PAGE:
The Cambridge Companion to JE
Over the next few weeks I'm hoping to post some comments on the JE companion from CUP. My initial impression is that is represents the best of the current crop of scholarship on various aspects of Edwards' life and thought. There are a number of gaps here and there (it would have been good to have had a chapter on personal piety, though the issues arises here and there) but in general it is an excellent introduction. It will quickly be listed as a standard textbook for college classes on JE, along with Marsden's biography. Considering the terrifying vastness of writing on JE it is a welcome relief to have so much distilled into 350 pages.
The volume is edited by Steve Stein and it reflects his exacting standards. The introduction serves as a useful guide to where we are now with Edwards and how we got to this point. If nothing else this Companion will add further ammunition for those attempting to present a more complex, historical, and interesting Edwards than the one associated with Sinners. As Stein notes '[t]he goal of this Cambridge Companion to Jonathan Edwards is to provide a wide-ranging interdisciplinary encounter with this significant American figure' .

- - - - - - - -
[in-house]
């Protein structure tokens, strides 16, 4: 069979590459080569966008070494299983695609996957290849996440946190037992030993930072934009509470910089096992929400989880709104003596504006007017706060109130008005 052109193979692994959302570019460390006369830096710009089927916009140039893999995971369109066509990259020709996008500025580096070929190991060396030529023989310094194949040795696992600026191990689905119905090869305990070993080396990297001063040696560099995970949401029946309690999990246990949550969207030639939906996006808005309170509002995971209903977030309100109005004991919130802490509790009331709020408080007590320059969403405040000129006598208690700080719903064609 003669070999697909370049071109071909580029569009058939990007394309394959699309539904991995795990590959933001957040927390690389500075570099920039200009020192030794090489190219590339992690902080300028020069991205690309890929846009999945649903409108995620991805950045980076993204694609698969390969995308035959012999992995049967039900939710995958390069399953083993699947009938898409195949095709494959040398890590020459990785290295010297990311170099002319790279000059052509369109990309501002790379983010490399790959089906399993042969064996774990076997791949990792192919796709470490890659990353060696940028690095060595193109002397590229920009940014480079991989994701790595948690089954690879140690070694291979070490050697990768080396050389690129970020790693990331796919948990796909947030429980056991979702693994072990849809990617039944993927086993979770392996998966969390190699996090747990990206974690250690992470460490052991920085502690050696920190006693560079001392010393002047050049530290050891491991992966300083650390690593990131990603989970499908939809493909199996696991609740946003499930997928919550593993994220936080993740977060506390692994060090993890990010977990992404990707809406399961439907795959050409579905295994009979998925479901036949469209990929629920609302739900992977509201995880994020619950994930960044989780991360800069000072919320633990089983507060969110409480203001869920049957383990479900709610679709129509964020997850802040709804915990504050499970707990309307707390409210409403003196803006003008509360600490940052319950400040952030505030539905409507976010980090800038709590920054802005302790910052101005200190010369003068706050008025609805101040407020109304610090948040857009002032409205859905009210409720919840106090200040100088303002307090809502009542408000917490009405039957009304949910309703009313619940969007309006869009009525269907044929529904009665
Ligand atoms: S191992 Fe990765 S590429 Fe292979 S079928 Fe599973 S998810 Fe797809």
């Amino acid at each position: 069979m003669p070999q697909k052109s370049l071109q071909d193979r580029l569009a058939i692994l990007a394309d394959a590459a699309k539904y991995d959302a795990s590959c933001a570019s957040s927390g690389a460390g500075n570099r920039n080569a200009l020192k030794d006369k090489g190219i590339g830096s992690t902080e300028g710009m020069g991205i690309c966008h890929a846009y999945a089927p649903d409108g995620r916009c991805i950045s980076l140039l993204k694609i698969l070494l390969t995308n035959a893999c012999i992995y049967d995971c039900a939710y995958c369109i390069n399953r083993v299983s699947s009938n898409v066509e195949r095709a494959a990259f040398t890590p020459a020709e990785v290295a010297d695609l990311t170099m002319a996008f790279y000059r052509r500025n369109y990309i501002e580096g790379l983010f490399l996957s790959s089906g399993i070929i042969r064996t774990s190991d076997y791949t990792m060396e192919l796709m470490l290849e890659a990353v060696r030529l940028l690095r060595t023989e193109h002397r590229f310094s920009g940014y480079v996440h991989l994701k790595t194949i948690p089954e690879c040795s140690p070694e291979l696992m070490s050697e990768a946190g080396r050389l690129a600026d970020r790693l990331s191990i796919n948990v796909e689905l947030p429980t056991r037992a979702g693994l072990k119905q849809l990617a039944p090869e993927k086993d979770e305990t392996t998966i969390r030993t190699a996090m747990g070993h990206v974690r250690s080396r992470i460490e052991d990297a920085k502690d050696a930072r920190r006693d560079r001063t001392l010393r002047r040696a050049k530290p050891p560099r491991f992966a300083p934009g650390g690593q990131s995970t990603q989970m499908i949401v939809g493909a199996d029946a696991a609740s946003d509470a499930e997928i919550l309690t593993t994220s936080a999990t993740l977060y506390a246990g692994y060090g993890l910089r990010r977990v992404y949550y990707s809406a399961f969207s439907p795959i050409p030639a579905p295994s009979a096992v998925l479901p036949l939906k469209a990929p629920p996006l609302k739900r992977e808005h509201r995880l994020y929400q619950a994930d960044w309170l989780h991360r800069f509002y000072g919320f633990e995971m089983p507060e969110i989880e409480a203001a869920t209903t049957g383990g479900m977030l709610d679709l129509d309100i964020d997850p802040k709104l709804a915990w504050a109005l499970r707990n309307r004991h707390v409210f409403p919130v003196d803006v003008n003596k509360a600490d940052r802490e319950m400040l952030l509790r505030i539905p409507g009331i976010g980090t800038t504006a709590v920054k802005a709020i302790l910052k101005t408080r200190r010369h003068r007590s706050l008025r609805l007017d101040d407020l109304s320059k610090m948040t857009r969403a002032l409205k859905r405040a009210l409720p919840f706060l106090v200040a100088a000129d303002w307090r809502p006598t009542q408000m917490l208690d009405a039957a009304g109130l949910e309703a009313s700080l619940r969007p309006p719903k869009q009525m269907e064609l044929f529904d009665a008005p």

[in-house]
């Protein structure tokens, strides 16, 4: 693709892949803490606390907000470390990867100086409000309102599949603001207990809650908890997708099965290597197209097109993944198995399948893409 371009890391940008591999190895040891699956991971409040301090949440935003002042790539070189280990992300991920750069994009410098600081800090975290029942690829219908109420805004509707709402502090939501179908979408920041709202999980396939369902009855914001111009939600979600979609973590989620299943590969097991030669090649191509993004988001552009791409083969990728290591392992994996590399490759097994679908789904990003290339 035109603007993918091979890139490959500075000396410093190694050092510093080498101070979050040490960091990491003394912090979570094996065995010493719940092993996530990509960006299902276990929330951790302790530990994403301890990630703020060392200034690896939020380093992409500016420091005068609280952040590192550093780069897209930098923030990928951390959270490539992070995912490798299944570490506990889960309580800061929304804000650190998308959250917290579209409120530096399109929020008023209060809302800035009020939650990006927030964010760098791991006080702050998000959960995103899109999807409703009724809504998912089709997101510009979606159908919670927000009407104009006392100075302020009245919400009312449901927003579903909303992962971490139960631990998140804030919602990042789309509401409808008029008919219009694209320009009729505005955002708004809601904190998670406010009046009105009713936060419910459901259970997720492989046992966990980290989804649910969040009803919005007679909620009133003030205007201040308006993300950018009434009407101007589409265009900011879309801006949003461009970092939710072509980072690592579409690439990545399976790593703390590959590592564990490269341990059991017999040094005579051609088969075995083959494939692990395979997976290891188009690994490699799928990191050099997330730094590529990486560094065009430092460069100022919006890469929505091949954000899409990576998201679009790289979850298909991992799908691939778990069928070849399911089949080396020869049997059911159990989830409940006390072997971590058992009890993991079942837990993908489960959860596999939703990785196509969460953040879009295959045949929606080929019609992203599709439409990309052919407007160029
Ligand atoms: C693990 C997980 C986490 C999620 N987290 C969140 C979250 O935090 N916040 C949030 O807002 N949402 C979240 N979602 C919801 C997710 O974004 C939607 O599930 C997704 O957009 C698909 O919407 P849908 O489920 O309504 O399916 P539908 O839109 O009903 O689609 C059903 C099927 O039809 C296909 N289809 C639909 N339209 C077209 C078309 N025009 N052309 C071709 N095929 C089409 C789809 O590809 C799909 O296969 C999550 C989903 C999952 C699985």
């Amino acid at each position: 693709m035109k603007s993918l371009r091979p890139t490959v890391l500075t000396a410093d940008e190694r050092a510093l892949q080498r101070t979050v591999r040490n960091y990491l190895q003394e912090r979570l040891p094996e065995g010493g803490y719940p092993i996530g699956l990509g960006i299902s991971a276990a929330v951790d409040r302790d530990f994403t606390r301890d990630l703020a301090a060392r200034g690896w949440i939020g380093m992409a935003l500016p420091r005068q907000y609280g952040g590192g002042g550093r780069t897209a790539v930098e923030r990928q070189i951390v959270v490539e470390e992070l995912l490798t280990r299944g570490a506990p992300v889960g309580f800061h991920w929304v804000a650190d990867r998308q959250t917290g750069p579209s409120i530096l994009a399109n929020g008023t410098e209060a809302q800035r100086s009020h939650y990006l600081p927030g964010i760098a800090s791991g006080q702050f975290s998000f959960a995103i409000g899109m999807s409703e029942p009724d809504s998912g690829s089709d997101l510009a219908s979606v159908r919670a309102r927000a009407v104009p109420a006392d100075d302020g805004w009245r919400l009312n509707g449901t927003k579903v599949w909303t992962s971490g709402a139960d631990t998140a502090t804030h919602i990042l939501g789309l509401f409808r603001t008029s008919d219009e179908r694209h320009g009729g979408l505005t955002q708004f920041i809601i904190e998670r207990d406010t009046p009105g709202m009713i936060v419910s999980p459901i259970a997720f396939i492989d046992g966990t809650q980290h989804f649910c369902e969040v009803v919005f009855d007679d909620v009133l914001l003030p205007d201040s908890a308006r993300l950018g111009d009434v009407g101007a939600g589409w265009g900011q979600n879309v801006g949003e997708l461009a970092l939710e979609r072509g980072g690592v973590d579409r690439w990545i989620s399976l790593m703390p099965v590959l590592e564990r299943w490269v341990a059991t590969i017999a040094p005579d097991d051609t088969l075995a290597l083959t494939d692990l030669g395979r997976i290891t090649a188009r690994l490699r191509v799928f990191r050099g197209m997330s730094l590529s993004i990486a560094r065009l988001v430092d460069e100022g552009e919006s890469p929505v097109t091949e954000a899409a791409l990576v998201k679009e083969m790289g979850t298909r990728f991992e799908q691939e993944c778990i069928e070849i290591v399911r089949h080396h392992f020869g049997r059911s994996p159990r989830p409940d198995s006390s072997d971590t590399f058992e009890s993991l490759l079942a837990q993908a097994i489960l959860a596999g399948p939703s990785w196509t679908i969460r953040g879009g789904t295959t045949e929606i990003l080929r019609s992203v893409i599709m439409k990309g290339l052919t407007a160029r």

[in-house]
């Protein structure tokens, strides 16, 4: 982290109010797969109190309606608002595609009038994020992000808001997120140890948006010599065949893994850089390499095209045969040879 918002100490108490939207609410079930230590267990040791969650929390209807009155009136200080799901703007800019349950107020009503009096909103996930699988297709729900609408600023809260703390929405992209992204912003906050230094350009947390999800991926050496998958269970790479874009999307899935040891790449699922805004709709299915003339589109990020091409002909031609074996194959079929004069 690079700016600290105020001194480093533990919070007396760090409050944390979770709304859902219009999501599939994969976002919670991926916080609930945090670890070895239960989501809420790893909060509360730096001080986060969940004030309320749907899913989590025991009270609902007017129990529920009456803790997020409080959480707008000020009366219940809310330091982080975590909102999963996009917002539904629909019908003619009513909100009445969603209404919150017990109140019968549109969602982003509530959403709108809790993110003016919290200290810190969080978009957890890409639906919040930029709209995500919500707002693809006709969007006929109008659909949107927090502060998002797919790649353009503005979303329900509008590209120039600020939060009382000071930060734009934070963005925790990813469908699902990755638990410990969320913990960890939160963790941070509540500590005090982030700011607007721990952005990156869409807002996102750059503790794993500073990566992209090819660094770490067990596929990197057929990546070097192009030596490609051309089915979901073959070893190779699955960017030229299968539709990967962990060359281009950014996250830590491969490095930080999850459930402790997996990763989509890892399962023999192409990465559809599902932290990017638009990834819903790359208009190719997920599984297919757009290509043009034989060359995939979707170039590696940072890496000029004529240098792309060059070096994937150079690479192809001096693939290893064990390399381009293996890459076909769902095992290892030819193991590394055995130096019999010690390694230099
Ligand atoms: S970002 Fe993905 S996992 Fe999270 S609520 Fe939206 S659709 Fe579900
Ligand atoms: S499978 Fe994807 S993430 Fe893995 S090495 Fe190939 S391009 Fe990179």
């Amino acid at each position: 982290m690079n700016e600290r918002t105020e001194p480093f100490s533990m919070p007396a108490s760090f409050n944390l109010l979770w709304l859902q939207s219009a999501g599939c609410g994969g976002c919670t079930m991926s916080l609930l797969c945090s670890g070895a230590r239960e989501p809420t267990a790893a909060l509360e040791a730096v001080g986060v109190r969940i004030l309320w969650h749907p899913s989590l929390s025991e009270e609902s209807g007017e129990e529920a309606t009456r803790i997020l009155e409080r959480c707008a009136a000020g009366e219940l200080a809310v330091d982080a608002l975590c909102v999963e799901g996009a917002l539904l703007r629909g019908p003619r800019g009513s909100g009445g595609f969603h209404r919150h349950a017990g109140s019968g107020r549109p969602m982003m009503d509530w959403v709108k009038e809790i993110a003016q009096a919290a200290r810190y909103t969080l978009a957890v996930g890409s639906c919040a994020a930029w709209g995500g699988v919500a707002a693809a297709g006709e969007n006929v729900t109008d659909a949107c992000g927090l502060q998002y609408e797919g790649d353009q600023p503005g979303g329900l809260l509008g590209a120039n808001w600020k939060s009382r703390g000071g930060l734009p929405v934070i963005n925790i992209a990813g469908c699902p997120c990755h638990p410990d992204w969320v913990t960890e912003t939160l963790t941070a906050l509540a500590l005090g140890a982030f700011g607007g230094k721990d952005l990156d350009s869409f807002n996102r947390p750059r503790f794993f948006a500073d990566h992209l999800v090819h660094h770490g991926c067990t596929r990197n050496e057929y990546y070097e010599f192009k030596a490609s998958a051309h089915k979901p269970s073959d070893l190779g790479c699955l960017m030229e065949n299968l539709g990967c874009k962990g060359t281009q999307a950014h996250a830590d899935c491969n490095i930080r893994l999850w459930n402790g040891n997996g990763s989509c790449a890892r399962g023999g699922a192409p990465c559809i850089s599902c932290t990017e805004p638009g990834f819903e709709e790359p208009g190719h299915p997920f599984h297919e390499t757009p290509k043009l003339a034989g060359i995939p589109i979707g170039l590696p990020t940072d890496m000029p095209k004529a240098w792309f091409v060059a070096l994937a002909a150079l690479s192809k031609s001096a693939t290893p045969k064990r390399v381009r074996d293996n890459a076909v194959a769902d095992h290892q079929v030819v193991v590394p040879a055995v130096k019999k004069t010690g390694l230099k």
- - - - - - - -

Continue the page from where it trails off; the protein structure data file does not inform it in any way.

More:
The first chapter is a delightful potted biography of JE from the winsome pen of George Marsden. It is a nice overview in 18 pages - even undergraduates will have no excuse. One line that stands out for me is his reference to the significance of Jerusha's death in 1748: 'Jerusha's death brought an end to twenty years of remarkable well-being in the Edwards household and inaugurated some years of painful trials' .